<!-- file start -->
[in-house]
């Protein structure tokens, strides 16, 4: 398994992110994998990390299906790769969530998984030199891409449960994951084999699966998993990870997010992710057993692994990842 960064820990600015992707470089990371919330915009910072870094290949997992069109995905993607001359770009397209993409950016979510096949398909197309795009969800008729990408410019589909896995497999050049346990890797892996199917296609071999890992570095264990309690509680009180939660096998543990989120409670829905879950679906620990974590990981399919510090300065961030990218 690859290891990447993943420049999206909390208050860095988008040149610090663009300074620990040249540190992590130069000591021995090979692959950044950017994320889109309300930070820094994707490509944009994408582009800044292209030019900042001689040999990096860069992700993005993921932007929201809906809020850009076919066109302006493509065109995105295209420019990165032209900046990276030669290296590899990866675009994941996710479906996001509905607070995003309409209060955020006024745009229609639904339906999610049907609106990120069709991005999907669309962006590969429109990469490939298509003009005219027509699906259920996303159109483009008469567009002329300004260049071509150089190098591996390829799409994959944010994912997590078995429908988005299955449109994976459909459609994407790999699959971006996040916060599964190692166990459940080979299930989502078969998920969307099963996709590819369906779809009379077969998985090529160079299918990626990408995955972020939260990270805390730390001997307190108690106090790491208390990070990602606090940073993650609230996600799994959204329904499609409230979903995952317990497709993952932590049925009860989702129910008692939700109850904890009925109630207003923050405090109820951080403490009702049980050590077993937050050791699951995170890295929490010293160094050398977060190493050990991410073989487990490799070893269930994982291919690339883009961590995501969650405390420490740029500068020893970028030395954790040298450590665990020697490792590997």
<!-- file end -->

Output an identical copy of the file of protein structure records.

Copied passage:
[in-house]
């Protein structure tokens, strides 16, 4: 398994992110994998990390299906790769969530998984030199891409449960994951084999699966998993990870997010992710057993692994990842 960064820990600015992707470089990371919330915009910072870094290949997992069109995905993607001359770009397209993409950016979510096949398909197309795009969800008729990408410019589909896995497999050049346990890797892996199917296609071999890992570095264990309690509680009180939660096998543990989120409670829905879950679906620990974590990981399919510090300065961030990218 690859290891990447993943420049999206909390208050860095988008040149610090663009300074620990040249540190992590130069000591021995090979692959950044950017994320889109309300930070820094994707490509944009994408582009800044292209030019900042001689040999990096860069992700993005993921932007929201809906809020850009076919066109302006493509065109995105295209420019990165032209900046990276030669290296590899990866675009994941996710479906996001509905607070995003309409209060955020006024745009229609639904339906999610049907609106990120069709991005999907669309962006590969429109990469490939298509003009005219027509699906259920996303159109483009008469567009002329300004260049071509150089190098591996390829799409994959944010994912997590078995429908988005299955449109994976459909459609994407790999699959971006996040916060599964190692166990459940080979299930989502078969998920969307099963996709590819369906779809009379077969998985090529160079299918990626990408995955972020939260990270805390730390001997307190108690106090790491208390990070990602606090940073993650609230996600799994959204329904499609409230979903995952317990497709993952932590049925009860989702129910008692939700109850904890009925109630207003923050405090109820951080403490009702049980050590077993937050050791699951995170890295929490010293160094050398977060190493050990991410073989487990490799070893269930994982291919690339883009961590995501969650405390420490740029500068020893970028030395954790040298450590665990020697490792590997």